Rolling dice on casinos

Rolling dice on casinos

MPs mull tourism receipts versus social impacts of divisive plan

Sound of money: The ambience of the gaming floor of Savan Vegas casino in Savannakhet province, Laos, which can accommodate up to 2,000 gamblers at a time.
Sound of money: The ambience of the gaming floor of Savan Vegas casino in Savannakhet province, Laos, which can accommodate up to 2,000 gamblers at a time.

For decades there has been no single issue more divisive than that of whether to legalise casino gambling.

A plan to build a major casino venue as part of an entertainment complex was recently put before the House of Representatives which voted 310 to nine in favour of setting up an extraordinary committee to study it.

Headed by Deputy Transport Minister Atirat Ratanasate, the 60-member panel has appointed five sub-committees to explore related areas including related laws, investment and the format of the complex, and measures to prevent any negative impacts. It has 90 days to wrap up the work.

Before the findings are laid on the table, Bangkok Post has talked to MPs who believe time is ripe for casino tourism and other stakeholders who warn the casino project itself is a gamble and its benefits may not outweigh social costs.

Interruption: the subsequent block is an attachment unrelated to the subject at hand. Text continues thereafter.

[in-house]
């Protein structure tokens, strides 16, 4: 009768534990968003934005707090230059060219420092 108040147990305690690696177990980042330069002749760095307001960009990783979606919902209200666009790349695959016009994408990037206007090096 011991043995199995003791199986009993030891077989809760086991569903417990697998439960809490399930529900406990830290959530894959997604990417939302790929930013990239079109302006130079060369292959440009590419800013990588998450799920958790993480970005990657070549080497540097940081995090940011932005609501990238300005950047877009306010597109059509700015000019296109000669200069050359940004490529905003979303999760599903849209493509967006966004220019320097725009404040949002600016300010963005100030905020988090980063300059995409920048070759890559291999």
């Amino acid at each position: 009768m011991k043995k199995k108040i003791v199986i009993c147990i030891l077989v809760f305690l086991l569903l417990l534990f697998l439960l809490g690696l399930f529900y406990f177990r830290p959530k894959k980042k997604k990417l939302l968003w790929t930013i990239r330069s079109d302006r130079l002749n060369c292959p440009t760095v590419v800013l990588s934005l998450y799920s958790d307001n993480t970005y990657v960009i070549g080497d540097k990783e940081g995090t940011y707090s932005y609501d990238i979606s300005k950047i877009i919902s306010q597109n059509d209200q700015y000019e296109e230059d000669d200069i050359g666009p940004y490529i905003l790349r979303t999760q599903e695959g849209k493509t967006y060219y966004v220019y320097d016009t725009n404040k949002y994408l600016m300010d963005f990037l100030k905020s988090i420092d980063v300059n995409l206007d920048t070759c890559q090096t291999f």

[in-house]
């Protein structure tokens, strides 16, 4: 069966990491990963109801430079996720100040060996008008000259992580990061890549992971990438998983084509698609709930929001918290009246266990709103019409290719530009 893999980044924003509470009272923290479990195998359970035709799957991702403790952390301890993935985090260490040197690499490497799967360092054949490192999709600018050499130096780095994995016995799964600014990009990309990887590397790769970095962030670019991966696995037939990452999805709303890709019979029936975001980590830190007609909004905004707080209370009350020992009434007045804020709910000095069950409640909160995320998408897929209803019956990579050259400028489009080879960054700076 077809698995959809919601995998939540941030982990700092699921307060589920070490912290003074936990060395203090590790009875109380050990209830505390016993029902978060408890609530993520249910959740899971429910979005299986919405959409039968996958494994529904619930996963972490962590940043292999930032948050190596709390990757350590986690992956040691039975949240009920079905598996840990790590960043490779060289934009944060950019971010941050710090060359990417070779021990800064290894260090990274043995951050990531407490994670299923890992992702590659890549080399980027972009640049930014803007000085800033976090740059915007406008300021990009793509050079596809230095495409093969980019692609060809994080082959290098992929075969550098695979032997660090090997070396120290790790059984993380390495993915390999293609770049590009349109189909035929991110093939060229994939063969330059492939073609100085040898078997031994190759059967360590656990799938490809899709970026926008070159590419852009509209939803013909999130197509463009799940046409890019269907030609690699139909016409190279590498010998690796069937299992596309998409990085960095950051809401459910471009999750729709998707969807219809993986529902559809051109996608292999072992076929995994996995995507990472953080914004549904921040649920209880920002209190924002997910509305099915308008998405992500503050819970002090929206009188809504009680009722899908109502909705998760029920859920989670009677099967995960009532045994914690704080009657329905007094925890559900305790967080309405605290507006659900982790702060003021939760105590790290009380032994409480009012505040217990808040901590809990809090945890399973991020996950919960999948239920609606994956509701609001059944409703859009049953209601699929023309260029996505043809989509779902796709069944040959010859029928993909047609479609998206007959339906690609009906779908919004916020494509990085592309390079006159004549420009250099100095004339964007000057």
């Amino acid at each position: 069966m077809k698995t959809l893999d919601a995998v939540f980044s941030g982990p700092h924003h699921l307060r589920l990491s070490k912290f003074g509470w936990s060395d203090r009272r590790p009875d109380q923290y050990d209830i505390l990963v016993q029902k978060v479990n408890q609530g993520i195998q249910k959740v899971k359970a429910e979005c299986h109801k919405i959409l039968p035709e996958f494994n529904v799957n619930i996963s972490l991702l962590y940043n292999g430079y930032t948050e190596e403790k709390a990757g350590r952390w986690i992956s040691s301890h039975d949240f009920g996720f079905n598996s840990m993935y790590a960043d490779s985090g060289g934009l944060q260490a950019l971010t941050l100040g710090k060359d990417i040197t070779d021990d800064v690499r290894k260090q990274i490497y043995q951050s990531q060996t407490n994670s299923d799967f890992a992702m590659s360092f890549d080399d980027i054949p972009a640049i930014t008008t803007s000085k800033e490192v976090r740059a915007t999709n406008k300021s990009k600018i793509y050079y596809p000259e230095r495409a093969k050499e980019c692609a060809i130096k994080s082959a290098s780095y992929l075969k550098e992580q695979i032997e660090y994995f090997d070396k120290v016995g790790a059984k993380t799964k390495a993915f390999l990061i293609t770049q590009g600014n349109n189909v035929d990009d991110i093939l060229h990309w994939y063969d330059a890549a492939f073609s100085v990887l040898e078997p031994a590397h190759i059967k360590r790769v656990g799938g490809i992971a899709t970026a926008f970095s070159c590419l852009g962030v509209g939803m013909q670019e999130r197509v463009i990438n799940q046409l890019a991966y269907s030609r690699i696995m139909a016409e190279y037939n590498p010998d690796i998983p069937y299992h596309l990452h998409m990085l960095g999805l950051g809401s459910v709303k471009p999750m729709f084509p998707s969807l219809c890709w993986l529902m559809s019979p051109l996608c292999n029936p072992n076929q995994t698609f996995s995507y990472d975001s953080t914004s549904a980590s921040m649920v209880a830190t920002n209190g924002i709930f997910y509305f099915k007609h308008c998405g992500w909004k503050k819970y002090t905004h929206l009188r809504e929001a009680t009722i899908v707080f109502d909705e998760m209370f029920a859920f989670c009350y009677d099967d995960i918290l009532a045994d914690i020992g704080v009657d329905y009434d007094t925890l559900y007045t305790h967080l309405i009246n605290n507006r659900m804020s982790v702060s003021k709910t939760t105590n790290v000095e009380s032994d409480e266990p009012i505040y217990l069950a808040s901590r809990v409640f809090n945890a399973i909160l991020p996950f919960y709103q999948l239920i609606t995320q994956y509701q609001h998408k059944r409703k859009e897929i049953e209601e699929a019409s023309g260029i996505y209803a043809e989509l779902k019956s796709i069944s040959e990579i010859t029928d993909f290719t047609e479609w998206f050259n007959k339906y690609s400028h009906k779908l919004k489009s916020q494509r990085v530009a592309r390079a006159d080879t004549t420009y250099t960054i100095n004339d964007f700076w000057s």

An engine of growth

The proposal to set up the House committee was put forward by a group of government and opposition MPs who said legalising casinos is long overdue and touted the casino-entertainment complex as a fix for the Covid-19-battered economy.

The lawmakers touted the economic benefits which the casino-entertainment complex would bring to the tourism and service industry, not to mention state coffers which have suffered from shrinking income due to the pandemic.

Thailand could bank an estimated four trillion baht in revenue per year from legalising casinos, and with Thai and foreign investors looking forward to this form of investment. The casino project also would create jobs and bring greater economic activity, they said.